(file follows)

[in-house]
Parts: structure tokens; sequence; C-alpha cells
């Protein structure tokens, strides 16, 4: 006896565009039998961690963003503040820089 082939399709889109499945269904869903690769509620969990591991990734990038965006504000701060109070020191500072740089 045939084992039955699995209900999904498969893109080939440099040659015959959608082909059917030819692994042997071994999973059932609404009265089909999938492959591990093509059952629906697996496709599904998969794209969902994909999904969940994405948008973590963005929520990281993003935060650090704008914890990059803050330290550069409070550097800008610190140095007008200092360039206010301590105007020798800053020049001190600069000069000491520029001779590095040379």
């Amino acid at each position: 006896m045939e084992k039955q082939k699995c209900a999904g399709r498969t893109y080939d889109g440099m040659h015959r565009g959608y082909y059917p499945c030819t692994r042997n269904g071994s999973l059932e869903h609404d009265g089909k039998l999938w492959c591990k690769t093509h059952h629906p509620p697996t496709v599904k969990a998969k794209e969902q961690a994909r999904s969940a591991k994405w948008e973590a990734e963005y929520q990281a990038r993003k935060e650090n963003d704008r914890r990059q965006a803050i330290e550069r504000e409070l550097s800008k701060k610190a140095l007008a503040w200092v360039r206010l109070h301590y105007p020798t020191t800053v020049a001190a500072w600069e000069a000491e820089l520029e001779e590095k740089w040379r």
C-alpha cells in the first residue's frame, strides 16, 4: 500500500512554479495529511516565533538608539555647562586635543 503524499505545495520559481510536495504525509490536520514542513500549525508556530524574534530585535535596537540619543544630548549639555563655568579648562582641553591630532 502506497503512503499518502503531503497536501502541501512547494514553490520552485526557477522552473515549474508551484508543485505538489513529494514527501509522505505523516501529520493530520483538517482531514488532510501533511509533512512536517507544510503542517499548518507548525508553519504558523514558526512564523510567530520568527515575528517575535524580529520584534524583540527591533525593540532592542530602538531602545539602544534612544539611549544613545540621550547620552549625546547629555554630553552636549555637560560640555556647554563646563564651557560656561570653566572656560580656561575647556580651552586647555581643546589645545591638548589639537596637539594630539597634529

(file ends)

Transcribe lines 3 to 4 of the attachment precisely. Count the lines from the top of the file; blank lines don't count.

């Protein structure tokens, strides 16, 4: 006896565009039998961690963003503040820089 082939399709889109499945269904869903690769509620969990591991990734990038965006504000701060109070020191500072740089 045939084992039955699995209900999904498969893109080939440099040659015959959608082909059917030819692994042997071994999973059932609404009265089909999938492959591990093509059952629906697996496709599904998969794209969902994909999904969940994405948008973590963005929520990281993003935060650090704008914890990059803050330290550069409070550097800008610190140095007008200092360039206010301590105007020798800053020049001190600069000069000491520029001779590095040379």
């Amino acid at each position: 006896m045939e084992k039955q082939k699995c209900a999904g399709r498969t893109y080939d889109g440099m040659h015959r565009g959608y082909y059917p499945c030819t692994r042997n269904g071994s999973l059932e869903h609404d009265g089909k039998l999938w492959c591990k690769t093509h059952h629906p509620p697996t496709v599904k969990a998969k794209e969902q961690a994909r999904s969940a591991k994405w948008e973590a990734e963005y929520q990281a990038r993003k935060e650090n963003d704008r914890r990059q965006a803050i330290e550069r504000e409070l550097s800008k701060k610190a140095l007008a503040w200092v360039r206010l109070h301590y105007p020798t020191t800053v020049a001190a500072w600069e000069a000491e820089l520029e001779e590095k740089w040379r």